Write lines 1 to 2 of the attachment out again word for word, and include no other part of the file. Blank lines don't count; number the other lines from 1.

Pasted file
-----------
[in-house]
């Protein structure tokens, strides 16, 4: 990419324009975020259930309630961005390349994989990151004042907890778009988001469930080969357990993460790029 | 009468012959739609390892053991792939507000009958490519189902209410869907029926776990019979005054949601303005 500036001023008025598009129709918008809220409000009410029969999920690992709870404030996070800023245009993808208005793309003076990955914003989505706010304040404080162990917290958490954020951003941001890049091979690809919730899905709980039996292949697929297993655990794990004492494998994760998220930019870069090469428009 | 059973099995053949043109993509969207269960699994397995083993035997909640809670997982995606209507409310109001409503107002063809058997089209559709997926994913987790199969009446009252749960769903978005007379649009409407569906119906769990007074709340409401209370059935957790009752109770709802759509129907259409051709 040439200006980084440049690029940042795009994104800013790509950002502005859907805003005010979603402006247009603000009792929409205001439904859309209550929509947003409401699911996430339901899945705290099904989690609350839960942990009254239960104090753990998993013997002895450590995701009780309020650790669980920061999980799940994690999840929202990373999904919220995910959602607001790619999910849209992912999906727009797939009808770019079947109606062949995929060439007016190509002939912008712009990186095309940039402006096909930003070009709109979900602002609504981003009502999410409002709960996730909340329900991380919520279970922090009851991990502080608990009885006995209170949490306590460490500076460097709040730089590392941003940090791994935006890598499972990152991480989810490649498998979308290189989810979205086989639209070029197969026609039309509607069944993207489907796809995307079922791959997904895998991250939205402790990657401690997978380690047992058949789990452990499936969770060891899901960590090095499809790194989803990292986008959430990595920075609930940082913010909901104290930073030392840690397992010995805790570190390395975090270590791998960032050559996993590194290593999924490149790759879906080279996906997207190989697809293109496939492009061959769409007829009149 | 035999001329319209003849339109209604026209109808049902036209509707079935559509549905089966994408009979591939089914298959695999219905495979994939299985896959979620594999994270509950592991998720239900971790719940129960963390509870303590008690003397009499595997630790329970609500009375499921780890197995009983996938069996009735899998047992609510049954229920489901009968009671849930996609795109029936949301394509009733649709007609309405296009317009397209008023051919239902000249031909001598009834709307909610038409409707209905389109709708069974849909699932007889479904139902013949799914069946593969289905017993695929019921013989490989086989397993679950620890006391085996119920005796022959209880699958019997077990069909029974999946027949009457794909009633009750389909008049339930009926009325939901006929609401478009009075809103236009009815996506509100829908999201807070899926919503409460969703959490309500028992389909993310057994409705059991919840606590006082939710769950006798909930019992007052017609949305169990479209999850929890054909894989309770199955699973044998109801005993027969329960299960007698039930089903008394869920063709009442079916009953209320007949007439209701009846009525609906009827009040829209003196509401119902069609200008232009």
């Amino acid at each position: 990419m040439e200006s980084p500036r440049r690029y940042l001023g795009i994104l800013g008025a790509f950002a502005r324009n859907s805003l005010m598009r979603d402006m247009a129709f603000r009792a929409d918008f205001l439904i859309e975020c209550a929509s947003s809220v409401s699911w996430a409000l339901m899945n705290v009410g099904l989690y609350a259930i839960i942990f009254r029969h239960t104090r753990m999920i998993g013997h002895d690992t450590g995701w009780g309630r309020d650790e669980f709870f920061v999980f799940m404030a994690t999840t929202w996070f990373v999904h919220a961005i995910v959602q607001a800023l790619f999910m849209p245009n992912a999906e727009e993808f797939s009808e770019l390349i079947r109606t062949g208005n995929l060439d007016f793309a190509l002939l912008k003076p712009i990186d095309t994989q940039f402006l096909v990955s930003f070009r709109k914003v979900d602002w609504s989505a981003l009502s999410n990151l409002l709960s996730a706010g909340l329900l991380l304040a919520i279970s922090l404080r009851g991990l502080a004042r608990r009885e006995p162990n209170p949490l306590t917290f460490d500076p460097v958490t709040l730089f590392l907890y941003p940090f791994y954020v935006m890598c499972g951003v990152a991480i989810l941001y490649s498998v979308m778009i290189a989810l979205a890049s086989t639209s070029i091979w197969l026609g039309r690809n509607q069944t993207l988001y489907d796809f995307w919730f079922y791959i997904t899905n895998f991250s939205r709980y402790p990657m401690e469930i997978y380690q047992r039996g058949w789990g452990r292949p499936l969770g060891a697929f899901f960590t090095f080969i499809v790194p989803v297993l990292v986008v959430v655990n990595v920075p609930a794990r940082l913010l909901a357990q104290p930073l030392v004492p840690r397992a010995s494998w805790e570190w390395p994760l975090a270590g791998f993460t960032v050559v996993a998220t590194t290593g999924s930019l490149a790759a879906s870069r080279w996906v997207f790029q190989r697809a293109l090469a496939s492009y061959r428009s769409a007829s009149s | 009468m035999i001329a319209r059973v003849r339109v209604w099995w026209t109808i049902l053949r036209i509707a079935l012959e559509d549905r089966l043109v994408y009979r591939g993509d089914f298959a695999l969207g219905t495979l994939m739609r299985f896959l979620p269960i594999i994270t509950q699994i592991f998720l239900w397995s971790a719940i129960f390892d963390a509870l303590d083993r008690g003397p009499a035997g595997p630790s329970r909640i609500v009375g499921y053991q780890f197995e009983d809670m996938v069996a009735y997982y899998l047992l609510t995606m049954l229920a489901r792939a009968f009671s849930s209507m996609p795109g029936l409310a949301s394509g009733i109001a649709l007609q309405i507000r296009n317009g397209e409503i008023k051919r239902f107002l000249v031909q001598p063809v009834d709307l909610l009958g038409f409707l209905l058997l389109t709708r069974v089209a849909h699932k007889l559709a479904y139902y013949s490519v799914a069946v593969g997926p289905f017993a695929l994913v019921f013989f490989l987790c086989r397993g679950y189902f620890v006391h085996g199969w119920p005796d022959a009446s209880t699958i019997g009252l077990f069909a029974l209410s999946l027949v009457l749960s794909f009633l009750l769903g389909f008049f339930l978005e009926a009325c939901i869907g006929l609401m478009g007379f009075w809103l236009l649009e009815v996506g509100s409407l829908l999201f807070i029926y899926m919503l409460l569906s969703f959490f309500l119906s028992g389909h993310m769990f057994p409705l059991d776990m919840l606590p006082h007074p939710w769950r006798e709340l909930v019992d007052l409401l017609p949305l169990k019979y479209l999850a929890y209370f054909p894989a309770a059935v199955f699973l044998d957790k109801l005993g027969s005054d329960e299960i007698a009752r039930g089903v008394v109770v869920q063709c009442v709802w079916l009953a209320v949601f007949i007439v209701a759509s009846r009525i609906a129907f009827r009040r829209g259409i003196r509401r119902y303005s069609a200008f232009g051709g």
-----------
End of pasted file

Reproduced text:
[in-house]
């Protein structure tokens, strides 16, 4: 990419324009975020259930309630961005390349994989990151004042907890778009988001469930080969357990993460790029 | 009468012959739609390892053991792939507000009958490519189902209410869907029926776990019979005054949601303005 500036001023008025598009129709918008809220409000009410029969999920690992709870404030996070800023245009993808208005793309003076990955914003989505706010304040404080162990917290958490954020951003941001890049091979690809919730899905709980039996292949697929297993655990794990004492494998994760998220930019870069090469428009 | 059973099995053949043109993509969207269960699994397995083993035997909640809670997982995606209507409310109001409503107002063809058997089209559709997926994913987790199969009446009252749960769903978005007379649009409407569906119906769990007074709340409401209370059935957790009752109770709802759509129907259409051709 040439200006980084440049690029940042795009994104800013790509950002502005859907805003005010979603402006247009603000009792929409205001439904859309209550929509947003409401699911996430339901899945705290099904989690609350839960942990009254239960104090753990998993013997002895450590995701009780309020650790669980920061999980799940994690999840929202990373999904919220995910959602607001790619999910849209992912999906727009797939009808770019079947109606062949995929060439007016190509002939912008712009990186095309940039402006096909930003070009709109979900602002609504981003009502999410409002709960996730909340329900991380919520279970922090009851991990502080608990009885006995209170949490306590460490500076460097709040730089590392941003940090791994935006890598499972990152991480989810490649498998979308290189989810979205086989639209070029197969026609039309509607069944993207489907796809995307079922791959997904895998991250939205402790990657401690997978380690047992058949789990452990499936969770060891899901960590090095499809790194989803990292986008959430990595920075609930940082913010909901104290930073030392840690397992010995805790570190390395975090270590791998960032050559996993590194290593999924490149790759879906080279996906997207190989697809293109496939492009061959769409007829009149 | 035999001329319209003849339109209604026209109808049902036209509707079935559509549905089966994408009979591939089914298959695999219905495979994939299985896959979620594999994270509950592991998720239900971790719940129960963390509870303590008690003397009499595997630790329970609500009375499921780890197995009983996938069996009735899998047992609510049954229920489901009968009671849930996609795109029936949301394509009733649709007609309405296009317009397209008023051919239902000249031909001598009834709307909610038409409707209905389109709708069974849909699932007889479904139902013949799914069946593969289905017993695929019921013989490989086989397993679950620890006391085996119920005796022959209880699958019997077990069909029974999946027949009457794909009633009750389909008049339930009926009325939901006929609401478009009075809103236009009815996506509100829908999201807070899926919503409460969703959490309500028992389909993310057994409705059991919840606590006082939710769950006798909930019992007052017609949305169990479209999850929890054909894989309770199955699973044998109801005993027969329960299960007698039930089903008394869920063709009442079916009953209320007949007439209701009846009525609906009827009040829209003196509401119902069609200008232009």